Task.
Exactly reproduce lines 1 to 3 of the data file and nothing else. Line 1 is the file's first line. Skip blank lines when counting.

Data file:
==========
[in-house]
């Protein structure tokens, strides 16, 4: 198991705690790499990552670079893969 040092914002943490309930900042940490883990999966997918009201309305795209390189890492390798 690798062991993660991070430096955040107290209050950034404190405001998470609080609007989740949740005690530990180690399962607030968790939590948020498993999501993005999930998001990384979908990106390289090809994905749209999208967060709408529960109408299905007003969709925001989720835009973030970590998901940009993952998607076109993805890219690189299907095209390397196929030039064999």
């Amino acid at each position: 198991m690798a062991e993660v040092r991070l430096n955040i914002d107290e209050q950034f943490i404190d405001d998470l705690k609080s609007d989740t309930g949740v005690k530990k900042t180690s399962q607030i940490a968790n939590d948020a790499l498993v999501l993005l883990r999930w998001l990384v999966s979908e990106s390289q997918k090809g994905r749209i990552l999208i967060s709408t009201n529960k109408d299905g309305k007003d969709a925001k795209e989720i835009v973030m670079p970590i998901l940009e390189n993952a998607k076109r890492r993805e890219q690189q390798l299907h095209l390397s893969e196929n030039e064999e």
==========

[in-house]
């Protein structure tokens, strides 16, 4: 198991705690790499990552670079893969 040092914002943490309930900042940490883990999966997918009201309305795209390189890492390798 690798062991993660991070430096955040107290209050950034404190405001998470609080609007989740949740005690530990180690399962607030968790939590948020498993999501993005999930998001990384979908990106390289090809994905749209999208967060709408529960109408299905007003969709925001989720835009973030970590998901940009993952998607076109993805890219690189299907095209390397196929030039064999």
């Amino acid at each position: 198991m690798a062991e993660v040092r991070l430096n955040i914002d107290e209050q950034f943490i404190d405001d998470l705690k609080s609007d989740t309930g949740v005690k530990k900042t180690s399962q607030i940490a968790n939590d948020a790499l498993v999501l993005l883990r999930w998001l990384v999966s979908e990106s390289q997918k090809g994905r749209i990552l999208i967060s709408t009201n529960k109408d299905g309305k007003d969709a925001k795209e989720i835009v973030m670079p970590i998901l940009e390189n993952a998607k076109r890492r993805e890219q690189q390798l299907h095209l390397s893969e196929n030039e064999e």